Gayton public comments statement:

The Every Student Succeeds Act of December 2015 requires each state to intervene if a school is in the lowest performing 5 percent.

  1. With our rating — if 100 students were lined up, we would be #1, the lowest in the line.
  2. Three campuses earned ratings of 56 or 59 percent. How can you tell them that you know that they tried their best: False praise — trophy generation.
  3. Ask teachers how they think students will do on spring test. Do not ask the person whose job depends on those scores. They will tell you what you want to hear.
  4. Aides are pitifully paid — after insurance, some take home less than $400/month, for insurance with a $5,000 deductible.
  5. Bus drivers carry and deliver our precious children safely, through weather and road conditions, oil trucks playing chicken, other drivers passing a bus on the right. These everyday heroes have not had a raise in at least nine years.
  6. There is little Apache pride in the secondary schools. Many students consider only themselves, not their school. Schools and grounds are trashed. Football players quit before playoffs. Good players demean other players, so won’t even join the team, students do poorly at UIL believing that they can replace a disliked teacher.
  7. Behavior must be addressed. Behavior by students, parents and — occasionally — teachers. There must be a chain of command that is followed. Very few students can learn with constant interruption. And if there are no consequences, some will begin to wonder, why behave? The FOCUS program was the last behavior program to work. Until behavior improves, scores cannot.
  8. Money is spent on unneeded resources. Consult teachers. Ask what they need. Smaller class sizes, more electives, more aides, counselors to listen to kids — not to only be a test coordinator. The dynamic of a classroom is not told by a list of names on paper. Talk to teachers. Respect their knowledge and professionalism.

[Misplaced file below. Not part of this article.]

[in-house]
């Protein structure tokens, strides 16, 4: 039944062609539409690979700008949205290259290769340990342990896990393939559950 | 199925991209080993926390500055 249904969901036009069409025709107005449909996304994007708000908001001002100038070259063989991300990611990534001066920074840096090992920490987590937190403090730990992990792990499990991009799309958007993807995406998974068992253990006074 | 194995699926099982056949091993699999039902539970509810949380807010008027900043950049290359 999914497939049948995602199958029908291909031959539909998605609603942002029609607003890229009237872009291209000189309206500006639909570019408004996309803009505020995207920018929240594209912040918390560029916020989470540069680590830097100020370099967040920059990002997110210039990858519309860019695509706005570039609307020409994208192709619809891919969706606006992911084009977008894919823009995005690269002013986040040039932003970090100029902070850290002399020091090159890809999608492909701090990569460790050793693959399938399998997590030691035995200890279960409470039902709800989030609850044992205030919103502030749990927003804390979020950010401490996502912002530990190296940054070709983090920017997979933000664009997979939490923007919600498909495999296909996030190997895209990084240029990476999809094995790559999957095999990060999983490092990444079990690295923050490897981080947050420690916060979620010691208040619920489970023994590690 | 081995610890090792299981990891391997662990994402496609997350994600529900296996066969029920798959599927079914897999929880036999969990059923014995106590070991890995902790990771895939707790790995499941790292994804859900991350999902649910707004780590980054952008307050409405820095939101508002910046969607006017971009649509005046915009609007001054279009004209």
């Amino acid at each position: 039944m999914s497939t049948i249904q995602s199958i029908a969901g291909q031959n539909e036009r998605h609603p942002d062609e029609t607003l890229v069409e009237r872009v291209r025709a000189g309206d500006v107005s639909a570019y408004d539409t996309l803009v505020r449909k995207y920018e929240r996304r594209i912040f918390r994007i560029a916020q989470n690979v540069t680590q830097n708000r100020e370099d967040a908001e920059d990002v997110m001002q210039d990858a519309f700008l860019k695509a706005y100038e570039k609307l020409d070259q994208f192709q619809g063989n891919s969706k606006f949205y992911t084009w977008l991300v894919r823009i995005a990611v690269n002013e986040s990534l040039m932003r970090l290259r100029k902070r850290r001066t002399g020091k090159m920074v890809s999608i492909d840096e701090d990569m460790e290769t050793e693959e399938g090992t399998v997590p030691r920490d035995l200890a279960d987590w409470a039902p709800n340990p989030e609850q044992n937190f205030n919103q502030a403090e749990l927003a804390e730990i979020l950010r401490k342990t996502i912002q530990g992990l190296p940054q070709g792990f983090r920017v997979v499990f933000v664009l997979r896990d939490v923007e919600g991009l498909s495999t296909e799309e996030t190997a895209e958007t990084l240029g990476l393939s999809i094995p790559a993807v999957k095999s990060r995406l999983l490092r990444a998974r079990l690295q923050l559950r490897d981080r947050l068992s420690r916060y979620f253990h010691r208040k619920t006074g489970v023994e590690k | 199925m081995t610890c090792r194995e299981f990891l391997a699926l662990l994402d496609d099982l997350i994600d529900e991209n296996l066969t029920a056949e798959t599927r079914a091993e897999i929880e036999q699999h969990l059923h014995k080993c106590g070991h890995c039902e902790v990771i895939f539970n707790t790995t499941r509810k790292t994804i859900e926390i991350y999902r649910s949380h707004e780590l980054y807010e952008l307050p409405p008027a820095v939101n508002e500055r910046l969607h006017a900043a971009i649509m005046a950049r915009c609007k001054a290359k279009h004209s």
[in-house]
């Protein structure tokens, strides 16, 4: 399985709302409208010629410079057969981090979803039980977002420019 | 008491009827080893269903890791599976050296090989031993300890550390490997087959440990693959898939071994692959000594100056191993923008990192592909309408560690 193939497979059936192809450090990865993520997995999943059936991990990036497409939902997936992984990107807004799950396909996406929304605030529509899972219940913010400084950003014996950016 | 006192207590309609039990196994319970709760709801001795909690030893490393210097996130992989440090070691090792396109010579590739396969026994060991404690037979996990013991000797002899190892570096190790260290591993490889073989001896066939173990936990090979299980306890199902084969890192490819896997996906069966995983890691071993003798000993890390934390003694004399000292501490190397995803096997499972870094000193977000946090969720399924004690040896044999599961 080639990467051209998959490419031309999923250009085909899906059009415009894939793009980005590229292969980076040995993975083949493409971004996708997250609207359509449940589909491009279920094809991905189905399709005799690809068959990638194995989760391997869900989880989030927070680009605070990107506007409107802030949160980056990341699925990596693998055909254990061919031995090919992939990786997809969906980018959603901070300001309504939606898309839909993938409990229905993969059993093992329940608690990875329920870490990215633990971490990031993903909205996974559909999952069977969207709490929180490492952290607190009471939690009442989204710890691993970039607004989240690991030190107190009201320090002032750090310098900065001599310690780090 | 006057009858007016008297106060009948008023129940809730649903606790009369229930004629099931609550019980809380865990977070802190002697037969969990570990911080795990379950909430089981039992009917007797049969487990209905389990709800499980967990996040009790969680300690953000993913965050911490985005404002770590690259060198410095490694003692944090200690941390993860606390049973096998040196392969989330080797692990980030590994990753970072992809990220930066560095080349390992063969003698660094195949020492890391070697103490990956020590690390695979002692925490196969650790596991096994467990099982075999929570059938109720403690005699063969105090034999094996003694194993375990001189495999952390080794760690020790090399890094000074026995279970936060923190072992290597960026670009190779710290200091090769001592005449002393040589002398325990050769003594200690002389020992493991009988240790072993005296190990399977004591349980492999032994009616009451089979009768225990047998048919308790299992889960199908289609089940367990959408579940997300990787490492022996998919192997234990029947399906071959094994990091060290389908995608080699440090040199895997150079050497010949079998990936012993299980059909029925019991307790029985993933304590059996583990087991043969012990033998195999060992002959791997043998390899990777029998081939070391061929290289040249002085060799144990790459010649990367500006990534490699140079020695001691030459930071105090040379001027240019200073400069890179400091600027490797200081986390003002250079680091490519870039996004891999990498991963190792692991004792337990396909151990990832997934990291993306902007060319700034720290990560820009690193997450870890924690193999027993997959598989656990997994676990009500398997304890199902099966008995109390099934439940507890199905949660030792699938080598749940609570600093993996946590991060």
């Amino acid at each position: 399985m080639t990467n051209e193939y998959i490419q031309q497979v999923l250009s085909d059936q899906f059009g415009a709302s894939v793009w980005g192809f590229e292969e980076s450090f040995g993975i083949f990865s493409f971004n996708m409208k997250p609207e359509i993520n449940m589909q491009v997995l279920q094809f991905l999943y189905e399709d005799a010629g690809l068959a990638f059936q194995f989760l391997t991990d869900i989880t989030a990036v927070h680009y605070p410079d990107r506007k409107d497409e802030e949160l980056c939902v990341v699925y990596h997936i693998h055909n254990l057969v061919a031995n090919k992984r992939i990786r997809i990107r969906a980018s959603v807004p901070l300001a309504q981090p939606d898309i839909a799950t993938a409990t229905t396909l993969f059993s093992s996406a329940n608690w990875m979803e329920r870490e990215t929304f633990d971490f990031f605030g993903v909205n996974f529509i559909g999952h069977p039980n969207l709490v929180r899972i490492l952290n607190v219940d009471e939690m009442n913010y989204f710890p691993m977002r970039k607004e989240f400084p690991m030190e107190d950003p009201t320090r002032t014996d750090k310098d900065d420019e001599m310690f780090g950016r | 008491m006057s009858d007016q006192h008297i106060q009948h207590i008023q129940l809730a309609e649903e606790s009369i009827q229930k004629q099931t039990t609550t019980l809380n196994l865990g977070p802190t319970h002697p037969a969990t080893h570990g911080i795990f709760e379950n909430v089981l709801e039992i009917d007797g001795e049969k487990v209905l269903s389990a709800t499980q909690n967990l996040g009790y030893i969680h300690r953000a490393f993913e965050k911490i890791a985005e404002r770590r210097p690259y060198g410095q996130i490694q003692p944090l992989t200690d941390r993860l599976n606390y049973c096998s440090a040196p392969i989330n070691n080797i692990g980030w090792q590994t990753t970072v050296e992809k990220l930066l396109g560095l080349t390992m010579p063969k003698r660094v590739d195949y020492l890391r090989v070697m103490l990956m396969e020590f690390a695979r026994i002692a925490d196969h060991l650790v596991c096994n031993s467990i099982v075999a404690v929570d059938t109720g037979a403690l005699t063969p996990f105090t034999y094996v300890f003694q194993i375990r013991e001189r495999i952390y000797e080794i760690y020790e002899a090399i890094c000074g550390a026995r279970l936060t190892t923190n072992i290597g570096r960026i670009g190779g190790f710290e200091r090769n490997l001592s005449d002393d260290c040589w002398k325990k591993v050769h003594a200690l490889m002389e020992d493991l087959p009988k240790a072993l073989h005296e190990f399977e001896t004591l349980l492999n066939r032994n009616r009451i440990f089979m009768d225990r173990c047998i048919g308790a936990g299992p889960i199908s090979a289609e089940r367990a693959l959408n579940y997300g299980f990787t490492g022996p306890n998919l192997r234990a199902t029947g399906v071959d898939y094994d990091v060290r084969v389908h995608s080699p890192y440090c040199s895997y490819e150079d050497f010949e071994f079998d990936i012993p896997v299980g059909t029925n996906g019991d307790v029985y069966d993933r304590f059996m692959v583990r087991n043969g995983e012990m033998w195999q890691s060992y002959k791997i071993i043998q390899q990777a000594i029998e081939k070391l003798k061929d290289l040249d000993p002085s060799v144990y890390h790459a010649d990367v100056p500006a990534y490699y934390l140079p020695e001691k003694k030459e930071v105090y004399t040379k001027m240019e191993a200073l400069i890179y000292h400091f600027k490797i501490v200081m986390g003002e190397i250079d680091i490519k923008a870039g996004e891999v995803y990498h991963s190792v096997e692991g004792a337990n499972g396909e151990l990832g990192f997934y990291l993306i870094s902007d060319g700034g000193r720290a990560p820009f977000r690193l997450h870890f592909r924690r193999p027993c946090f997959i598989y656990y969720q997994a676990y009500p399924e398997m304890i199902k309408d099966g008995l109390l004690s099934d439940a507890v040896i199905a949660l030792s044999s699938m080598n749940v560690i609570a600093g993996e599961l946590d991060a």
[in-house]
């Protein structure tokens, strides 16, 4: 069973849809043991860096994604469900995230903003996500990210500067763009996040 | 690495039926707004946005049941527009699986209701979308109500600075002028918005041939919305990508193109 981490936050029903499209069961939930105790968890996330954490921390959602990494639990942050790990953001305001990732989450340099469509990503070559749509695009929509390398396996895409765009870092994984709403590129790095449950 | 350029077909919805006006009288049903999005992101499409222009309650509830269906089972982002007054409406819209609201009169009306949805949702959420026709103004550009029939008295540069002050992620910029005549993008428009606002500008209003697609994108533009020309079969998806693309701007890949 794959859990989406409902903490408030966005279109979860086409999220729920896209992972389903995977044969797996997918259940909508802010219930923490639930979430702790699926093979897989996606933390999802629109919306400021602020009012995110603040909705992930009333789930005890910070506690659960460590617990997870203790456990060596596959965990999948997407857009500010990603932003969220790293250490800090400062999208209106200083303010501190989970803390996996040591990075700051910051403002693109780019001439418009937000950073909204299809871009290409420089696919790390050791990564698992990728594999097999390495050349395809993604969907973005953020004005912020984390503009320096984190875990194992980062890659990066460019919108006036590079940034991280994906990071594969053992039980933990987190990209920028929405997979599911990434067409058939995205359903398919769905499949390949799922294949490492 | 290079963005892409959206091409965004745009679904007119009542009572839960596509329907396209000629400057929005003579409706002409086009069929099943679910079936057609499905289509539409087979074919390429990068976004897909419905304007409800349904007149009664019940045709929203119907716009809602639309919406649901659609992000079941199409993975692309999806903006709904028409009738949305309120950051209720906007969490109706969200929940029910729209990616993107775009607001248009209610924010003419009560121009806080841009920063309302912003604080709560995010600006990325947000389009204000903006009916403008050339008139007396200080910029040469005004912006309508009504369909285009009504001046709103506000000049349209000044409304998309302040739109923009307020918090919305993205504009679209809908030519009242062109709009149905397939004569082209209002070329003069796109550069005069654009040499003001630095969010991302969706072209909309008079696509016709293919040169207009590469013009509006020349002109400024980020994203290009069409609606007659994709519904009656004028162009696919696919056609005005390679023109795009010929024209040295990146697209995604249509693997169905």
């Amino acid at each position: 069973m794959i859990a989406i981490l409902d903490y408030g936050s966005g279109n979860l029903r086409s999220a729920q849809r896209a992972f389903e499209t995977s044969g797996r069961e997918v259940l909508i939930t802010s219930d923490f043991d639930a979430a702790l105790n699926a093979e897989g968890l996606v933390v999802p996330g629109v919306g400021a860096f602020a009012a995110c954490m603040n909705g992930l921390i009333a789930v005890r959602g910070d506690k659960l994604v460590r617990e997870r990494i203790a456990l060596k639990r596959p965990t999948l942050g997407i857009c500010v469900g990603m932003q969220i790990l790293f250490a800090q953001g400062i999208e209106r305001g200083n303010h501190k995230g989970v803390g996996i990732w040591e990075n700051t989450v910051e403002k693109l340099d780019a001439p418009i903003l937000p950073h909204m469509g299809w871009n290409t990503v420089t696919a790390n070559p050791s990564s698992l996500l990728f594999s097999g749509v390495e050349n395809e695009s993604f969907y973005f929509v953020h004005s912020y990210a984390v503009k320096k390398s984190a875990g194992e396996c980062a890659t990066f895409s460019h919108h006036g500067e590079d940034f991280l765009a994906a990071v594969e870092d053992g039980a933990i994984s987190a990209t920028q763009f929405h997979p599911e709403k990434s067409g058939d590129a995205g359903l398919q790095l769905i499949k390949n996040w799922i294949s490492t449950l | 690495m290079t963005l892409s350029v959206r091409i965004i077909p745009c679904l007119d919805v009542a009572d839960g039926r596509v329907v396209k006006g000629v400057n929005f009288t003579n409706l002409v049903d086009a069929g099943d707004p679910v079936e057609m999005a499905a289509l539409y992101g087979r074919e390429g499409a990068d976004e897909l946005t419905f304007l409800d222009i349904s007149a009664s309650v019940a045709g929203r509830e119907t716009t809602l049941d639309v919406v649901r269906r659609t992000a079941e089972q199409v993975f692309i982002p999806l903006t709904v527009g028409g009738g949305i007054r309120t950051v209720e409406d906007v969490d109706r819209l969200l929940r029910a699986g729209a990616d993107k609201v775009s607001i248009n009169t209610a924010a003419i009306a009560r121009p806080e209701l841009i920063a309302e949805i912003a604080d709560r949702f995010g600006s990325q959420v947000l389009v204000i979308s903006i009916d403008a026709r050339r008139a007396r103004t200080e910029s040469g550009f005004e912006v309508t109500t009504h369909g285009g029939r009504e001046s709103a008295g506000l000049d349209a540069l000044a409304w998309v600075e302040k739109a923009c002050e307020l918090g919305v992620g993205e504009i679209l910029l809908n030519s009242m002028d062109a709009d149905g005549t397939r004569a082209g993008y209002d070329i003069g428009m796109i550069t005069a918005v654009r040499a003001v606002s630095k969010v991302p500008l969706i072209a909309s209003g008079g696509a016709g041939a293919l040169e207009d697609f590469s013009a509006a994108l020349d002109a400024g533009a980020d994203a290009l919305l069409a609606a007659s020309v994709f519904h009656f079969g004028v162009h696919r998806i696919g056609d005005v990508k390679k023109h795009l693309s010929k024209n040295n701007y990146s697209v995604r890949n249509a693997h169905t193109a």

I have not been contact at all to discuss any of these concerns. Why do you ask others how I know certain information, instead of asking me directly? Do you care about kids or are you only bothered by someone publicly asking questions?

I have been in the district for 15-16 years. I have a fairly good memory, and I’m fairly intelligent. I talk to people; students talk to me. I research, and I crunch data. Some problems are clearly visible. So ask.

Ask me. Ask teachers. Ask various community members. If you aren’t willing to do that, we need a new school board. At the least, we need term limits. The board should serve the schools, not “own” them.

I recently learned the word responsibility can be broken into two parts: response and ability. Do you have the ability to make the changes needed for GISD to prosper? If so, what will be your response to the situation?

As a post script: I recently was made aware by a community member that the current superintendent salary is not $190,000 but $199,000. If not true, and people are saying so, then you have a public perception problem. If true, and if given after the earned “F” rating; how could an increase be offered and how could it be accepted? Especially in light of other district salaries? Shame on you. Shame on you for so many decisions.